Discussion: The submission by the Fund that payment by Ms Guilherme of her money to an attorney for safekeeping to hide it from the creditors of her late husband’s estate did not constitute an entrustment for purposes of section 26 of the Attorneys Act 53 of 1979; that the Fund’s counsel elected to rely on a definition of “deposit” in Wille’s Principles of South African Law; that she acted on Mr Spencer’s advice as her deceased husband’s attorney and executor of the insolvent deceased estate; that he used his intimate knowledge to advise her; and that her money was deposited into his trust account in the course of his practice to be held in trust for her until she “was required to withdraw monies or when the estate was finalised”.

Findings: The legislature did not have “a trust in the legal sense of the word” in mind when section 26 was enacted. Mr Spencer who received the money in trust could be equated to a trustee as the money had been placed under his control for the benefit of Ms Guilherme, the beneficiary. The Fund was not entitled to reject Ms Guilherme’s claim. Her money was entrusted to Mr Spencer in accordance with subsection 26(a). She is entitled to be reimbursed for the loss suffered consequent upon the misappropriation of the funds by the attorney.

Order: The appeal is dismissed with costs.



Discovery Insure v Masindi [2023] ZASCA 101

CONTRACT – Insurance policy – Forfeiture of claim – Partly fraudulent and partly genuine claim arising from the same incident – Interpretation of terms and enforceability – Whether a partly fraudulent and partly genuine claim results in forfeiture of entire claim, retrospective from either date of reported incident or actual incident date, entitling insurer to repayment of amounts already paid arising from such incident.

Facts: The insured (respondent) took out a policy with Discovery to insure his dwelling in Pretoria and household contents. He later submitted a claim under the building section of the policy for losses caused by storm damage to his residence. The claim was for the costs of repairs to the residence and damage to household contents, as well as for emergency accommodation. Discovery paid out the aggregate amount R1,594,980.12. The amount claimed for emergency accommodation was tainted by fraud while the claims for damage to the residence and household contents were not and were legitimate. Discovery sought repayment in the High Court.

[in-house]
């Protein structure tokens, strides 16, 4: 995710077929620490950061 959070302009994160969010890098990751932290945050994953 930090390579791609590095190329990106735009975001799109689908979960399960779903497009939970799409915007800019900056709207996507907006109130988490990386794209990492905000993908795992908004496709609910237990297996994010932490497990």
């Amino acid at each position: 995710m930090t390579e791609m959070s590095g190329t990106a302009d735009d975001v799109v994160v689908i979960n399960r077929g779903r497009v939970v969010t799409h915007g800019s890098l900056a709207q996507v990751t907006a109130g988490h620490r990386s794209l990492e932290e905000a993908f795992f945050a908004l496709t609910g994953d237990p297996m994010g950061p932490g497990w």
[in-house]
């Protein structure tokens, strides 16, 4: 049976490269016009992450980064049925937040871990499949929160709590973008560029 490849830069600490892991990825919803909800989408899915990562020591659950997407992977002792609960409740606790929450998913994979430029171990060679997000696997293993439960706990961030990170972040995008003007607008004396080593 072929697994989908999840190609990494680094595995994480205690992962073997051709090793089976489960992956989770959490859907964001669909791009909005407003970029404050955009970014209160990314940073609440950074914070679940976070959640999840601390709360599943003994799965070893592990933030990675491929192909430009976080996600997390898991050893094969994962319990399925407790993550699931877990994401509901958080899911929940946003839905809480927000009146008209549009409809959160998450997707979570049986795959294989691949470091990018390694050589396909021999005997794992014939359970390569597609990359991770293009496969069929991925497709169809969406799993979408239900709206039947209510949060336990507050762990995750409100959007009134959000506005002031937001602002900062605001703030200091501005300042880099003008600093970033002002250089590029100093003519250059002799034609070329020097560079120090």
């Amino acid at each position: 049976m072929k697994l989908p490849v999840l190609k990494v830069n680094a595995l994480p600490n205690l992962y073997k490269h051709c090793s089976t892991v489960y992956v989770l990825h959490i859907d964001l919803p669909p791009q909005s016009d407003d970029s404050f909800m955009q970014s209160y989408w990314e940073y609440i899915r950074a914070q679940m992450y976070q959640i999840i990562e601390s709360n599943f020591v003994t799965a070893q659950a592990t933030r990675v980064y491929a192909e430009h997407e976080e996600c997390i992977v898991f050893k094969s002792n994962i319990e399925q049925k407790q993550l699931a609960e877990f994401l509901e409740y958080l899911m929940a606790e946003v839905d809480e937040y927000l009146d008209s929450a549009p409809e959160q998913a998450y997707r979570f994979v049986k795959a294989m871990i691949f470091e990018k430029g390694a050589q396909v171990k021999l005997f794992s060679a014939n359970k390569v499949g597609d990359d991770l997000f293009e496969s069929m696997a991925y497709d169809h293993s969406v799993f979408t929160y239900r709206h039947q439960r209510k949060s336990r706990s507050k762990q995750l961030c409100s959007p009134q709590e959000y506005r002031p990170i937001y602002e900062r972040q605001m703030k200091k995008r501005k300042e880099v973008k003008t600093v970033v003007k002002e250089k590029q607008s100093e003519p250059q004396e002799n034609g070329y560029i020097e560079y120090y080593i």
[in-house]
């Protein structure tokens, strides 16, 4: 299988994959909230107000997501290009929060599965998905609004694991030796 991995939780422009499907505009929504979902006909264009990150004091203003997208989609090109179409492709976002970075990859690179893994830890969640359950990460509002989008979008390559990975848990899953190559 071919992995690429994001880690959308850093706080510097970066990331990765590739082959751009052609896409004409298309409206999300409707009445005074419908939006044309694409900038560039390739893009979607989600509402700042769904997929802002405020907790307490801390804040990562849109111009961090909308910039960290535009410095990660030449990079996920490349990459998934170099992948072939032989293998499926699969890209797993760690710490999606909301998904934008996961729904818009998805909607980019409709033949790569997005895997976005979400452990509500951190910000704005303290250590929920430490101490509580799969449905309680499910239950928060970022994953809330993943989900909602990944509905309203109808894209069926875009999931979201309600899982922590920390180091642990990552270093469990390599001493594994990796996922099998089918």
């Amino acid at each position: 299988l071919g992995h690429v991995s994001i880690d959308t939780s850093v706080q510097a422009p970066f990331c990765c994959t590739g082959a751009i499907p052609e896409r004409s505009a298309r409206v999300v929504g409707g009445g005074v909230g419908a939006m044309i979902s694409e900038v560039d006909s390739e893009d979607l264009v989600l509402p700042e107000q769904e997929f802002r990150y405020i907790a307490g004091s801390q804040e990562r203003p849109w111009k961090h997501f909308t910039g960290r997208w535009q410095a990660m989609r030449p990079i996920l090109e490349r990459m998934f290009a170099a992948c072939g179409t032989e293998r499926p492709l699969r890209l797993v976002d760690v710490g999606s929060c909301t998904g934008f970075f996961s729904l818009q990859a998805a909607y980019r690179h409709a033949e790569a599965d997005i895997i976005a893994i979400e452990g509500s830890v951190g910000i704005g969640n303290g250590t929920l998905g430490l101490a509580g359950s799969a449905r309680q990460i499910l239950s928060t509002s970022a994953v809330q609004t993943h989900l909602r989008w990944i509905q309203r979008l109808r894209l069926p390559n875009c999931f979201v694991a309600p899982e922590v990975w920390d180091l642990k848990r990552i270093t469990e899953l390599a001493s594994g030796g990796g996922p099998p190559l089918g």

Appeal: Against the order of the High Court which only ordered repayment of R675,000 being the payment for accommodation (with interest and costs).

Discussion: Whether a partly fraudulent and partly genuine claim arising from the same incident results in the forfeiture by the insured of the claim in its entirety; if the principal question is answered in the affirmative, whether the insurer is entitled to repayment of the amounts already paid to the insured arising from the same incident when it is subsequently discovered that part of the claim was tainted by fraud; the interpretation of the clauses; and whether the doctrine of accrued rights finds application in the context of the facts of this case.

Findings: Forfeiture clauses of the kind under consideration in this case are now a common feature in insurance contracts. The clause is clear and unambiguous and explicitly provides that upon breach of its terms, Discovery would be entitled to terminate the policy with retrospective effect from the date of the incident giving rise to the claim. When the respondent purported to submit his claim on 11 November 2016 there was no longer an extant insurance policy because it had already been terminated with retrospective effect from 10 November 2016 – the date of the incident – pursuant to the clause. Discovery was entitled to a refund of all the moneys previously paid out by it to the respondent.

Order: The appeal is upheld and the order of the High Court substituted such that judgment is granted for payment of R1,594,980.12.




Louis Podbielski spent ten years at Juta working on various law reports and has read many thousands of judgments for case selection. He has considerable experience in writing flynotes and headnotes, compiling case annotations, and in refining subject indexes.​ During his four years at LexisNexis he was involved with legal data, analytics and in developing various legal tech solutions. He now runs his own case law service Louis Case Law

You can read his full CV and more about Louis on his LinkedIn profile where he shares interesting and recent cases.